This week in the Jumbo & Family Shares you can expect: Kohlrabi, Peas/ Green Beans, Red buttercrunch, red romaine, kale and swiss chard.
In the Single Shares this week you can expect: Kohlrabi, Peas/ Green Beans, red buttercrunch, red romaine & collards.
NOTE: The reason it says peas/ beans is because we had planned on offering the peas for another full week but with this heat a lot of the delicate blossoms have died and fallen off. This heat has pushed our bean patch to start producing though, so that’s awesome!! We are sad to see the end of the peas but happy to see the beginning of the beans. You will receive one OR the other which depends on the harvest that morning. For all of our shares, we don’t have enough peas and we don’t have enough beans. The reason we don't have enough beans is because they're just starting. I will be making note of this week so that if this happens again in the fall we can alternate. We want everything to be as even as possible of course, but like I said we are just trying not to waste; using everything efficiently.
For your lettuces and greens, I want to remind you that the sooner you clean them up, the sooner you’ll eat them. Part of a CSA is making sure you’re eating as seasonally as the farm is producing. I would guess we have one more week of lettuces before we stop harvesting them (the heat will cause them to bolt). Enjoy them while we have them :) Sometimes it’s hard because we eat salads almost every day around here at this time. But when they’re gone, I’m sure we will all miss them. They are a very seasonal treat. Below is a picture of salads prepped by Amber last week when she got her share box.
For storage tips and recipe ideas for all the produce in your share this week, please visit your Farm to Table Storage Guide created by yours truly. Remember, instead of scrolling until you find what you want there is a short cut. Press the Control button (CTRL) on the bottom left of a keyboard and the letter F at the same time. Then type in whatever you're searching for and it will bring you there quickly.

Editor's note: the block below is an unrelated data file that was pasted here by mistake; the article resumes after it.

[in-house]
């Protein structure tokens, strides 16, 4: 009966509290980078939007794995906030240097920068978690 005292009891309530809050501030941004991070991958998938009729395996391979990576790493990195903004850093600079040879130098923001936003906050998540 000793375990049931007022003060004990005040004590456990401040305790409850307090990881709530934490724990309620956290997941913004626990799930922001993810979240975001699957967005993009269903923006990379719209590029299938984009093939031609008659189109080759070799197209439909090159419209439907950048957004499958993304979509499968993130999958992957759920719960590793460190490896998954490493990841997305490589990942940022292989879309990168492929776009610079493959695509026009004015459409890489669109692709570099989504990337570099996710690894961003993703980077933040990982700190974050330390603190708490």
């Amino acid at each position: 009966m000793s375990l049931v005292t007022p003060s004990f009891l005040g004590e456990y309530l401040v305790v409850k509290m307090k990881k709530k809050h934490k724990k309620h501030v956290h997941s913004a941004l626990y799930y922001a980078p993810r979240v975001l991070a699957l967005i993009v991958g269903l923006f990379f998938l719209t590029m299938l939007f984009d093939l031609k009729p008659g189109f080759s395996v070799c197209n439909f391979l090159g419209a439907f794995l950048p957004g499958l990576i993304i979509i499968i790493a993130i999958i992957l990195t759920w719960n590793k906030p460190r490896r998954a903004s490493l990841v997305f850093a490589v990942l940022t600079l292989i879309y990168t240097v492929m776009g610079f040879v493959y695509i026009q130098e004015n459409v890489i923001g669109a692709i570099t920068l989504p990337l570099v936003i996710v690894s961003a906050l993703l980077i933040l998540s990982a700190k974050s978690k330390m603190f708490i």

Kohlrabi again!! This is the second week with kohlrabi, which is another one of the varieties that don’t like growing in the mid-summer heat. We are expecting to have green kohlrabi for you this week and then the following week we will have purple kohlrabi for you!! When they’re done, they’re done. We could try another planting of them this fall, but we do have a lot of other varieties to fit in too, so we’ll just have to see how the summer goes. It’s still on the table, pun intended..
Kale and swiss chard are similar but not the same. Kale is one of the most popular super foods right now and swiss chard is one of those delicacies only your fancy foodie friends use. WRONG! You can use it too, it’s rather simple actually. First decide, do you want to enjoy it raw or cooked? If raw, wash it & shred it for salads or smoothies. If you want to cook it, separate the leaves from the stems if the leaves are large (because you’ll cook them differently before putting it all together).
I had a friend last week send this picture of her greens to me. The caption was Kohlrabi leaves on the left and Collards on the right. They are both very porous, thick leaves. I would say swiss chard and kale also fall into this category. They’re in the ‘greens’ group that might be one of the hardest to tackle all season. I would try using a vinegrette on the greens instead of a creamy dressing like ranch. Add some slivered almonds, a spritz of fresh lemon juice, and maybe some crutons & cheese? I think an important part of the CSA is making sure you are getting into the habit of using what comes seasonally. It is about making habits and learning techniques, not just about following recipes. Of course that’s a good place to start, but just getting use to using them all is really important!
When kohlrabi are this small, you don’t necessarily have to peel them. When they’re larger and their skin is tough, I would definitely recommend peeling them. Depending on the season, at this time of year sometimes they’re larger than others. That’s why we give you all the tips, because we are eating seasonally together and each season provides something new, or even just different sizes of the same goodies. I love sharing this info with you all, it’s very special to me to connect you with the produce growing right down the road. Thanks for joining the CSA, we have a lot to look forward to!! Hope you have a fun & safe holiday weekend,
~The Farmer’s Wife